Sociological Aspects of Policing - In contemporary society, a police office is a bonded and warranted employee of a law enforcement organization, be it a local, regional, or state police force; a federal law agency, or a more specific correctional facility or other law enforcement organization. The specific reason society has law enforcement is that groups of people living together do not always exist in harmony, and it is the job of the police officer to maintain public order, prevent and detect criminal activity, apprehend criminals, collect evidence, and see that the due process of law is followed within their given duty range. Under the rubric of the Western democracies, the major role of the police force is to keep order and discourage crime. Their organization is also asked to assist with emergency and disaster services, emergency medical situations, and to assist citizens in need. The duties of a police officer vary so dramatically, that the safety and internal culture of a police force differs from organization to organization (e.g. a Police Office in a large metropolitan area like New York will have different duties and dangers than a County Sheriff in a rural Oklahoma area) (Barlow, 2000)
Society has certain expectations of their law enforcement personnel, and that, combined with the legal aspects and internal stress resulting from the constancy of danger and dealing with the underside of society, supplies its own pressures to police officers. Officers are often in danger of infectious disease, motor vehicle fatalities, apprehension of persons under substance abuse, and line of duty deaths are not uncommon. For instance, approximately 200 police officers die per year in the United States, with over half of those deaths from direct assaults from suspects or criminals (Robert, 2008). Still, individuals are sociologically drawn to police work for numerous reasons: the desire to serve and protect the public and resulting social contract; a desire to hold a position of respect and authority within their own community, abhorrence for crime and rule breakers, and the professional challenges that daily interaction with a certain side of the public may have. While society expects those officers to be respectful, follow the law, and prevent crime before it happens, the reality of the stresses upon members of law enforcement are varied and often serious (Blum, 2000). Law enforcement officers are human, and like most humans, vulnerable to stress. Some scholars believe that the rate of alcoholism is double that of the regular population, and nationally, twice as many police officers commit suicide as are killed in the line of duty (Henry, 2004).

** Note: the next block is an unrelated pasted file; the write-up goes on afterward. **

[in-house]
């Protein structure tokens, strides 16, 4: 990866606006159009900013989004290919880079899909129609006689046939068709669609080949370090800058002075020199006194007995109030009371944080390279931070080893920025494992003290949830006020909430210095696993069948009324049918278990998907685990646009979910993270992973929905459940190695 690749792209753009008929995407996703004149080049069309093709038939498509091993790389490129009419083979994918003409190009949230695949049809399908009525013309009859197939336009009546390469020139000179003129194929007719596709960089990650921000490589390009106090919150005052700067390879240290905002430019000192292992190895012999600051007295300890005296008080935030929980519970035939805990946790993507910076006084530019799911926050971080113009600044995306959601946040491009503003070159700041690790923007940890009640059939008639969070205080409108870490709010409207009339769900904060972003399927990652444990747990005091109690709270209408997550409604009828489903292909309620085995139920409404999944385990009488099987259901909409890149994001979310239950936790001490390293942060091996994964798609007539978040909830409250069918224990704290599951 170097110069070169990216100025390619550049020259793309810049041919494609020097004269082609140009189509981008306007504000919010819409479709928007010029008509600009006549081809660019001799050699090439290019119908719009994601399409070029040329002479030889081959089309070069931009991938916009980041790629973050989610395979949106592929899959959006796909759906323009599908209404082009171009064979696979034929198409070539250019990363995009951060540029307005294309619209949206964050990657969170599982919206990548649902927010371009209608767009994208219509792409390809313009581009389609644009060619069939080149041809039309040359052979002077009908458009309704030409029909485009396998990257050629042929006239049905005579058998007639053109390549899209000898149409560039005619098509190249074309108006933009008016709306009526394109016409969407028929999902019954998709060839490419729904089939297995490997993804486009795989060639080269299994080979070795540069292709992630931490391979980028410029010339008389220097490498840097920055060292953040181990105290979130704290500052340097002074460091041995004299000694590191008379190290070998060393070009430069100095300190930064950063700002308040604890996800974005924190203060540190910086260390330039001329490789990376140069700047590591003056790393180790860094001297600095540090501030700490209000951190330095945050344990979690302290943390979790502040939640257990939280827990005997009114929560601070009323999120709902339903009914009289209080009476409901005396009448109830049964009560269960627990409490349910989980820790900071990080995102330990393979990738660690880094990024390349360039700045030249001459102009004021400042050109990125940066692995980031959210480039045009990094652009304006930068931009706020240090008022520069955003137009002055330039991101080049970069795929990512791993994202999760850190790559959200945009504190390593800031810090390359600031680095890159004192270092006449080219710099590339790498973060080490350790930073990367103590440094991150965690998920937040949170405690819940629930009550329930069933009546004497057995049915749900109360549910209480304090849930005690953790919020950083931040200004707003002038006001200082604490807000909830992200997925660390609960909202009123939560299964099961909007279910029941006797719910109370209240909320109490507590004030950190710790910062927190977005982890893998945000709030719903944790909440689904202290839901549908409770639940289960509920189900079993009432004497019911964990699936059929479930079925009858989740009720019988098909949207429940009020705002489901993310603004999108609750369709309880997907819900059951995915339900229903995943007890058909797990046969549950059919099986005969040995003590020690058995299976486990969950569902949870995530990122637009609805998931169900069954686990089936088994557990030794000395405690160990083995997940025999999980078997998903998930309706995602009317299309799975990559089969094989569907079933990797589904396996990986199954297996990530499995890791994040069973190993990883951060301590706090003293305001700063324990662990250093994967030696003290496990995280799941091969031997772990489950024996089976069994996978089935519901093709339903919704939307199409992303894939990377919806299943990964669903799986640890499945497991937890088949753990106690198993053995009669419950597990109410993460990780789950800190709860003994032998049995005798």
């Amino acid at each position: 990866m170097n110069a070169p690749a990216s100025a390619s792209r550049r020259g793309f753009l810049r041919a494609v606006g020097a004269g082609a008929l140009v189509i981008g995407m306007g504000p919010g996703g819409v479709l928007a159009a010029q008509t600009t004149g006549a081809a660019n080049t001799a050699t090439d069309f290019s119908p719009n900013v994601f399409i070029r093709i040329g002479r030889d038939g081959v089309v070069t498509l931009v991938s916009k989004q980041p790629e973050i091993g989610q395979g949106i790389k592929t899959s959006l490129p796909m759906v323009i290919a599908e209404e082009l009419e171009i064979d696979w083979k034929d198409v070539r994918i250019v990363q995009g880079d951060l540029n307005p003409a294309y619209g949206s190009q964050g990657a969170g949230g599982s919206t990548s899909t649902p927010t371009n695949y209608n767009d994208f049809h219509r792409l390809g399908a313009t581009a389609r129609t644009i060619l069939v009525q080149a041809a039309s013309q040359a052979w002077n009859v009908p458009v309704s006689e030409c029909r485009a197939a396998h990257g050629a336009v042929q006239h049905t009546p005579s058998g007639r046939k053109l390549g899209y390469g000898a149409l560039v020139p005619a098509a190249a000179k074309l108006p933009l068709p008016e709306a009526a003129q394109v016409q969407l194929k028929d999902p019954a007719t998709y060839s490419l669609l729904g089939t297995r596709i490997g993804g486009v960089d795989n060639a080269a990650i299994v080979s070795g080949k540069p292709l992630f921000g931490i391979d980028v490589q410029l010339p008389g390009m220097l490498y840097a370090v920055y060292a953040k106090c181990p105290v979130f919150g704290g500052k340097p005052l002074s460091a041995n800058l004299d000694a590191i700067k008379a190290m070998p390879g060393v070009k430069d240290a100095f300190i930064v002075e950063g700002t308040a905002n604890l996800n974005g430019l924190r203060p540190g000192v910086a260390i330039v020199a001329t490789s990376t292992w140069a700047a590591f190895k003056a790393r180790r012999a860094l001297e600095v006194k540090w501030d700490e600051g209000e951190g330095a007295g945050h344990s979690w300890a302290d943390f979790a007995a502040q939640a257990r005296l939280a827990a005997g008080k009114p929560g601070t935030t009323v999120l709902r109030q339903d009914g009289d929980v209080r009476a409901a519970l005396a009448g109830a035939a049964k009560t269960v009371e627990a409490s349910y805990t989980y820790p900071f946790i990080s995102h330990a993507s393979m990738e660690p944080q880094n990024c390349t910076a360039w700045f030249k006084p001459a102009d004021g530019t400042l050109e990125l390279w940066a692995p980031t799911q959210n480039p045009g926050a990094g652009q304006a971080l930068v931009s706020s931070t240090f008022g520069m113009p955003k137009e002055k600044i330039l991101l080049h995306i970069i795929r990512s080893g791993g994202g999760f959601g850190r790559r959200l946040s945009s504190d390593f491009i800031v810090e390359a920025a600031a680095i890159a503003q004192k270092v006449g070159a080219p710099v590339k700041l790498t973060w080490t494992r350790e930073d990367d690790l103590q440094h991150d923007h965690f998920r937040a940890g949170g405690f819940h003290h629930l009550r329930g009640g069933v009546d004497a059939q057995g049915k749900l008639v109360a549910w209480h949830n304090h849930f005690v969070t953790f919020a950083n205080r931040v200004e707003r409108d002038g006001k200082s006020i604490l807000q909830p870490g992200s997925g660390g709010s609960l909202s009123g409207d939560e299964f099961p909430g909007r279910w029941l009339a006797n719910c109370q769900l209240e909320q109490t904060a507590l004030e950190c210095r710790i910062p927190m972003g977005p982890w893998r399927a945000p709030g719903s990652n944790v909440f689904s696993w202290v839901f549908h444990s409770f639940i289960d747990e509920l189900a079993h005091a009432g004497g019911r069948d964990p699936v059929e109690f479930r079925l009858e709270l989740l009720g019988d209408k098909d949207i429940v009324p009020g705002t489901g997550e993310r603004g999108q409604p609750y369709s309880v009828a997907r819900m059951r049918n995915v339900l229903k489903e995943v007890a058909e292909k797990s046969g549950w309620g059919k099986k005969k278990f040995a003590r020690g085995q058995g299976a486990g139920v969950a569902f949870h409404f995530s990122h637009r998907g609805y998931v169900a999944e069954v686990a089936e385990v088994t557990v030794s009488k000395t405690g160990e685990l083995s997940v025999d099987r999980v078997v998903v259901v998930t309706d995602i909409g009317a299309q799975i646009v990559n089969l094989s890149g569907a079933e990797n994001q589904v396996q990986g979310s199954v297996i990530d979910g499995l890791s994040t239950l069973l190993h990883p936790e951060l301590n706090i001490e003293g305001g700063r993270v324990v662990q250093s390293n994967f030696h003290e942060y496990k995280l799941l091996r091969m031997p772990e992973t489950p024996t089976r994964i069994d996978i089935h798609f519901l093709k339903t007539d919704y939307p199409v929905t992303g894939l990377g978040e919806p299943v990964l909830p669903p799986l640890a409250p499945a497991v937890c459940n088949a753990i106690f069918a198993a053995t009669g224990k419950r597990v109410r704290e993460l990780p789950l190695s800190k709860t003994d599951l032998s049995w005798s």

One of the sociological challenges of studying a group such as this is the code of silence that pervades many aspects of law enforcement. Besides their sworn duty, law enforcement often has a unique internal code designed to both protect the structure of the agency and organize the individual. Society does not expect its police officers to be weak or vulnerable, yet being people they are placed in extreme stress, have family problems, and the same sociological issues as everyone else. However, to set themselves apart, their internal language, behavior sets, expectations, even ways of dealing with each other, are all designed to perpetuate a certain strength and internal stoicism (Gilmartin, 2002).